Former Buffalo Bills star linebacker Mike Stratton, who was a key member of the franchise’s American Football League championship teams in the mid-1960s, has died. He was 78.
The Bills announced Stratton died Wednesday because of heart complications stemming from a recent fall. Stratton was living in his native Tennessee, where he spent his college years playing for the Volunteers.
Stratton was a hard-hitting player who is best known for what became known as “the hit heard around the world.” It happened in the 1964 AFL championship game against San Diego and was played in Buffalo.
With the Bills trailing 7-0, Stratton tackled Chargers running Keith Lincoln so hard, the hit broke the player’s ribs. Buffalo went on to a 20-7 win for its first title.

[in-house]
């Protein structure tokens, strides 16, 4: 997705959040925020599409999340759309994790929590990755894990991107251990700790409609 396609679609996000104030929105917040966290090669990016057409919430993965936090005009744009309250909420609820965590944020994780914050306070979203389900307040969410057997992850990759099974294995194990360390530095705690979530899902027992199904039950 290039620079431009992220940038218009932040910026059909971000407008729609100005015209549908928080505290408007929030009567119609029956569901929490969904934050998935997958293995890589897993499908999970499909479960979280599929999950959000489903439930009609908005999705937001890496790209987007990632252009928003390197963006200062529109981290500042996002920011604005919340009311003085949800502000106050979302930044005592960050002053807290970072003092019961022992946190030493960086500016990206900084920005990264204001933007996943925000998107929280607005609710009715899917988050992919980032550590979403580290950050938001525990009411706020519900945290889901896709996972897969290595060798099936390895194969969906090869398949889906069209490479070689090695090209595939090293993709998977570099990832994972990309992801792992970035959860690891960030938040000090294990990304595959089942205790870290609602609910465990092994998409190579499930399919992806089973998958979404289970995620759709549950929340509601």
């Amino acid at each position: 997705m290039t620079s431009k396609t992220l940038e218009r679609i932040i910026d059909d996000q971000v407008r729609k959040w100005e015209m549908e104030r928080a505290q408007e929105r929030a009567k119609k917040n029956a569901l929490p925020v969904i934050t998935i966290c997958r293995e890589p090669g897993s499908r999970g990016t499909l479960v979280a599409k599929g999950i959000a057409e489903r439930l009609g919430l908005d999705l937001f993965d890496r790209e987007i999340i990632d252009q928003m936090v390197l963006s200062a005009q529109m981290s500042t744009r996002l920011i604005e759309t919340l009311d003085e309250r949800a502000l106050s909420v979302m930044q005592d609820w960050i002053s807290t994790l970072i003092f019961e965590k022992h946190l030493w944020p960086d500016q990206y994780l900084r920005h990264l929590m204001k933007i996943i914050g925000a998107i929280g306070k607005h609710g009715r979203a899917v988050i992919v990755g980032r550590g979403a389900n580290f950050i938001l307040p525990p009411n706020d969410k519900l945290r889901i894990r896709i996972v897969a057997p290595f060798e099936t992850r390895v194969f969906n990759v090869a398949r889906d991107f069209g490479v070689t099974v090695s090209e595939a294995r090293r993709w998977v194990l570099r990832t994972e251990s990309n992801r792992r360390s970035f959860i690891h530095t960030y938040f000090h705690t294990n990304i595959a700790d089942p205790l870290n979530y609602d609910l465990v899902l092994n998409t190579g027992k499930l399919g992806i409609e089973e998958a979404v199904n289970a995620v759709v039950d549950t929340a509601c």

Chargers coach Sid Gillman was quoted following the game by referring to Stratton's hit as “one of the most beautiful tackles I have ever seen in my life.”
Buffalo followed that up by beating the Chargers 23-0 in the championship game the next year.
Stratton was part of a Bills defense that holds the pro football record of not allowing a touchdown rushing in 17 consecutive games, spanning the 1964-65 seaons.
Selected by Buffalo in the 1962 draft, Stratton spent his first 11 seasons with the Bills. He then ended his career following 1973 season with San Diego.
Stratton was a three-time All-AFL player and earned second-team AFL All-1960s team honors.
Aside from being named to the Bills' 25th and 50th anniversary teams, Stratton was placed on the Bills Wall of Fame in 1994.
Funeral arrangements were not available.
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